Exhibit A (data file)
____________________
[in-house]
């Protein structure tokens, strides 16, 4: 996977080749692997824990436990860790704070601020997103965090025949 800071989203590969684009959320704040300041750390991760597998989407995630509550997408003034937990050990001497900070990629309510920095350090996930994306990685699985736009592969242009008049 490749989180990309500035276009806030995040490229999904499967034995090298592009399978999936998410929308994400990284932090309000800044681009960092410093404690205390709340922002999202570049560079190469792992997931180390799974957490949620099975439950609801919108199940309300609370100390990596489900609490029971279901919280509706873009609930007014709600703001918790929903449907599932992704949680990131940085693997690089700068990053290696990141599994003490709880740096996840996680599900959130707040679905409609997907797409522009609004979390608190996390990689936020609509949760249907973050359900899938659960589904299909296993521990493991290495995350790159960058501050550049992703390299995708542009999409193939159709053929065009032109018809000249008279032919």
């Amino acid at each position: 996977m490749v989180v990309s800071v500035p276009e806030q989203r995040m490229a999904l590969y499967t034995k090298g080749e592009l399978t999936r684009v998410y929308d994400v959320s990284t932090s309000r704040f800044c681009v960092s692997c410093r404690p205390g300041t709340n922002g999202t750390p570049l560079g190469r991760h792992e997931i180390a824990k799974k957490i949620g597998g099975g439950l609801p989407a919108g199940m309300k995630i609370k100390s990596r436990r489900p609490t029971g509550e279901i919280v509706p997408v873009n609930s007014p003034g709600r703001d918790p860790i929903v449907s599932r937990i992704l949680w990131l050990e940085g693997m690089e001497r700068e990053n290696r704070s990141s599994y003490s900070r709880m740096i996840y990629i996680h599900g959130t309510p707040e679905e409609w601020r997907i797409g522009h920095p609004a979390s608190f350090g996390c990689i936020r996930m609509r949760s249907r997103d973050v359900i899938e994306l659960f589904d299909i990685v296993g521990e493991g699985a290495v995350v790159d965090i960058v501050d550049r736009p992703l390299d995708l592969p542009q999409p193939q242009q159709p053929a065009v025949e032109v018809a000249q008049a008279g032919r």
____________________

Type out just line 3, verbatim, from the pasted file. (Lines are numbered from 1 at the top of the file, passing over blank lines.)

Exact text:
């Amino acid at each position: 996977m490749v989180v990309s800071v500035p276009e806030q989203r995040m490229a999904l590969y499967t034995k090298g080749e592009l399978t999936r684009v998410y929308d994400v959320s990284t932090s309000r704040f800044c681009v960092s692997c410093r404690p205390g300041t709340n922002g999202t750390p570049l560079g190469r991760h792992e997931i180390a824990k799974k957490i949620g597998g099975g439950l609801p989407a919108g199940m309300k995630i609370k100390s990596r436990r489900p609490t029971g509550e279901i919280v509706p997408v873009n609930s007014p003034g709600r703001d918790p860790i929903v449907s599932r937990i992704l949680w990131l050990e940085g693997m690089e001497r700068e990053n290696r704070s990141s599994y003490s900070r709880m740096i996840y990629i996680h599900g959130t309510p707040e679905e409609w601020r997907i797409g522009h920095p609004a979390s608190f350090g996390c990689i936020r996930m609509r949760s249907r997103d973050v359900i899938e994306l659960f589904d299909i990685v296993g521990e493991g699985a290495v995350v790159d965090i960058v501050d550049r736009p992703l390299d995708l592969p542009q999409p193939q242009q159709p053929a065009v025949e032109v018809a000249q008049a008279g032919r």